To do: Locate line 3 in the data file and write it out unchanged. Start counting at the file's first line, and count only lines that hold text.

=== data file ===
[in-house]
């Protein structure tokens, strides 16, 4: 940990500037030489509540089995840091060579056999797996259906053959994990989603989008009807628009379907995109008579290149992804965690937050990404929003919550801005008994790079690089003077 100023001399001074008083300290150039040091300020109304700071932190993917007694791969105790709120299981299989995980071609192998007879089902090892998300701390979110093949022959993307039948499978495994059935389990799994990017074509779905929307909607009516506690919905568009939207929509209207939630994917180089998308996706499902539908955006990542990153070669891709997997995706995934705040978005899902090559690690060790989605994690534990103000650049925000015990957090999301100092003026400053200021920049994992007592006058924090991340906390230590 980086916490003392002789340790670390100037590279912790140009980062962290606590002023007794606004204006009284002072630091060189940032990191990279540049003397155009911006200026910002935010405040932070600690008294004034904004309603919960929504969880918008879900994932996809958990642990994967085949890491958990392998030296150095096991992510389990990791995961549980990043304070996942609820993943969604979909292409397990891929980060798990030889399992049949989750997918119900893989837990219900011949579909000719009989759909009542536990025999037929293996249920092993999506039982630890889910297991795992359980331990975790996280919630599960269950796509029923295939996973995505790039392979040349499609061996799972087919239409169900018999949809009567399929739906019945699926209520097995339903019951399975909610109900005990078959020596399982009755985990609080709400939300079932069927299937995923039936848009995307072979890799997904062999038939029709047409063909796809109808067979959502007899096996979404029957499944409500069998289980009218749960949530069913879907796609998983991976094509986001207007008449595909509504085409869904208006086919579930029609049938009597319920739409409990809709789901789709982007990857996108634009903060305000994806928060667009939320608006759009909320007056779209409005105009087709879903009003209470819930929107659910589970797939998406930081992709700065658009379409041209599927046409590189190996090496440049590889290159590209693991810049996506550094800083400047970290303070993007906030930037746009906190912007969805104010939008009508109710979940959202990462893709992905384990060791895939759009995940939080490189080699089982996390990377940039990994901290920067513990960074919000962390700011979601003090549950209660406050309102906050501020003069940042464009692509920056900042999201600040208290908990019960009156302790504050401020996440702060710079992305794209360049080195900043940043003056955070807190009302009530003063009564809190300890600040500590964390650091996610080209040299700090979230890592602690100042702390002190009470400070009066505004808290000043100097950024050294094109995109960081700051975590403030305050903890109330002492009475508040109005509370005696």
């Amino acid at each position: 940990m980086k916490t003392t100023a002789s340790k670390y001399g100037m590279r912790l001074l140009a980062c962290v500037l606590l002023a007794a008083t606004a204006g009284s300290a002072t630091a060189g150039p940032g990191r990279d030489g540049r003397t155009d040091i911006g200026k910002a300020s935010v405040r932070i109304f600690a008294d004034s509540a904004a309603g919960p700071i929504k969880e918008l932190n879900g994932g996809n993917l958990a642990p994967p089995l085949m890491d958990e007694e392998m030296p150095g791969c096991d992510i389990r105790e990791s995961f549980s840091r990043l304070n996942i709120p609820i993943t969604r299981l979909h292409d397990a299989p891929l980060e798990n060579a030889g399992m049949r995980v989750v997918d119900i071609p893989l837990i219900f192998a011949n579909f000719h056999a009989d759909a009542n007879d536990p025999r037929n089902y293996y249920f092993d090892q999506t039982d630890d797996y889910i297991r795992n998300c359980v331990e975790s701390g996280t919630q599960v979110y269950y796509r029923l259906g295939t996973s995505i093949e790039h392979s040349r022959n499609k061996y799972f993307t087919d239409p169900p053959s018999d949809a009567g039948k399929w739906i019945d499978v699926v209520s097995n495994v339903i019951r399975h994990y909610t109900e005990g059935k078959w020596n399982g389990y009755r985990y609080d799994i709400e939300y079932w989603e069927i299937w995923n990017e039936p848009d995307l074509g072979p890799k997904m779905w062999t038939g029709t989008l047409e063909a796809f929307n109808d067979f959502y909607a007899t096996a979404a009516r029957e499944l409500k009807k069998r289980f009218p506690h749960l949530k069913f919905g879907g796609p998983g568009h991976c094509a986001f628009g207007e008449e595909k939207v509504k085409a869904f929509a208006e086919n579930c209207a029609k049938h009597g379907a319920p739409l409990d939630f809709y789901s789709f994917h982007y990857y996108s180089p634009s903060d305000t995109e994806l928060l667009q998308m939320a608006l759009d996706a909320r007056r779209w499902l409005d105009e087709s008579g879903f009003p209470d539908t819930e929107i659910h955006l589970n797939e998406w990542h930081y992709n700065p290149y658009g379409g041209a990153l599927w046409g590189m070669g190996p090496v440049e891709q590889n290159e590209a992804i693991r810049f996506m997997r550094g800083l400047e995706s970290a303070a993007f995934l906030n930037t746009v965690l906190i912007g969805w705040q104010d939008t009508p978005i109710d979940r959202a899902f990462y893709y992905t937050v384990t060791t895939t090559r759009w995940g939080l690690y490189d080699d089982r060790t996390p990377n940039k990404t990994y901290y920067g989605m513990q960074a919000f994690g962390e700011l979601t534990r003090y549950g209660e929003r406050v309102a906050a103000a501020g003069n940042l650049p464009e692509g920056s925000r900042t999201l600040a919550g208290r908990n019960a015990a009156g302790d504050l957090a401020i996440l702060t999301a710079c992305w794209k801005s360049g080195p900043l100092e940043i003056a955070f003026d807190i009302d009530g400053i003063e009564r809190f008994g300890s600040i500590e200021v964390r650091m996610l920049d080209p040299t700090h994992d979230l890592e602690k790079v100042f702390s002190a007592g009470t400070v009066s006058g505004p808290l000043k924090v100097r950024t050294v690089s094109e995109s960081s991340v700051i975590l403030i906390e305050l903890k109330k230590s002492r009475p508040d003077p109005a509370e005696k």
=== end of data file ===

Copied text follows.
């Amino acid at each position: 940990m980086k916490t003392t100023a002789s340790k670390y001399g100037m590279r912790l001074l140009a980062c962290v500037l606590l002023a007794a008083t606004a204006g009284s300290a002072t630091a060189g150039p940032g990191r990279d030489g540049r003397t155009d040091i911006g200026k910002a300020s935010v405040r932070i109304f600690a008294d004034s509540a904004a309603g919960p700071i929504k969880e918008l932190n879900g994932g996809n993917l958990a642990p994967p089995l085949m890491d958990e007694e392998m030296p150095g791969c096991d992510i389990r105790e990791s995961f549980s840091r990043l304070n996942i709120p609820i993943t969604r299981l979909h292409d397990a299989p891929l980060e798990n060579a030889g399992m049949r995980v989750v997918d119900i071609p893989l837990i219900f192998a011949n579909f000719h056999a009989d759909a009542n007879d536990p025999r037929n089902y293996y249920f092993d090892q999506t039982d630890d797996y889910i297991r795992n998300c359980v331990e975790s701390g996280t919630q599960v979110y269950y796509r029923l259906g295939t996973s995505i093949e790039h392979s040349r022959n499609k061996y799972f993307t087919d239409p169900p053959s018999d949809a009567g039948k399929w739906i019945d499978v699926v209520s097995n495994v339903i019951r399975h994990y909610t109900e005990g059935k078959w020596n399982g389990y009755r985990y609080d799994i709400e939300y079932w989603e069927i299937w995923n990017e039936p848009d995307l074509g072979p890799k997904m779905w062999t038939g029709t989008l047409e063909a796809f929307n109808d067979f959502y909607a007899t096996a979404a009516r029957e499944l409500k009807k069998r289980f009218p506690h749960l949530k069913f919905g879907g796609p998983g568009h991976c094509a986001f628009g207007e008449e595909k939207v509504k085409a869904f929509a208006e086919n579930c209207a029609k049938h009597g379907a319920p739409l409990d939630f809709y789901s789709f994917h982007y990857y996108s180089p634009s903060d305000t995109e994806l928060l667009q998308m939320a608006l759009d996706a909320r007056r779209w499902l409005d105009e087709s008579g879903f009003p209470d539908t819930e929107i659910h955006l589970n797939e998406w990542h930081y992709n700065p290149y658009g379409g041209a990153l599927w046409g590189m070669g190996p090496v440049e891709q590889n290159e590209a992804i693991r810049f996506m997997r550094g800083l400047e995706s970290a303070a993007f995934l906030n930037t746009v965690l906190i912007g969805w705040q104010d939008t009508p978005i109710d979940r959202a899902f990462y893709y992905t937050v384990t060791t895939t090559r759009w995940g939080l690690y490189d080699d089982r060790t996390p990377n940039k990404t990994y901290y920067g989605m513990q960074a919000f994690g962390e700011l979601t534990r003090y549950g209660e929003r406050v309102a906050a103000a501020g003069n940042l650049p464009e692509g920056s925000r900042t999201l600040a919550g208290r908990n019960a015990a009156g302790d504050l957090a401020i996440l702060t999301a710079c992305w794209k801005s360049g080195p900043l100092e940043i003056a955070f003026d807190i009302d009530g400053i003063e009564r809190f008994g300890s600040i500590e200021v964390r650091m996610l920049d080209p040299t700090h994992d979230l890592e602690k790079v100042f702390s002190a007592g009470t400070v009066s006058g505004p808290l000043k924090v100097r950024t050294v690089s094109e995109s960081s991340v700051i975590l403030i906390e305050l903890k109330k230590s002492r009475p508040d003077p109005a509370e005696k």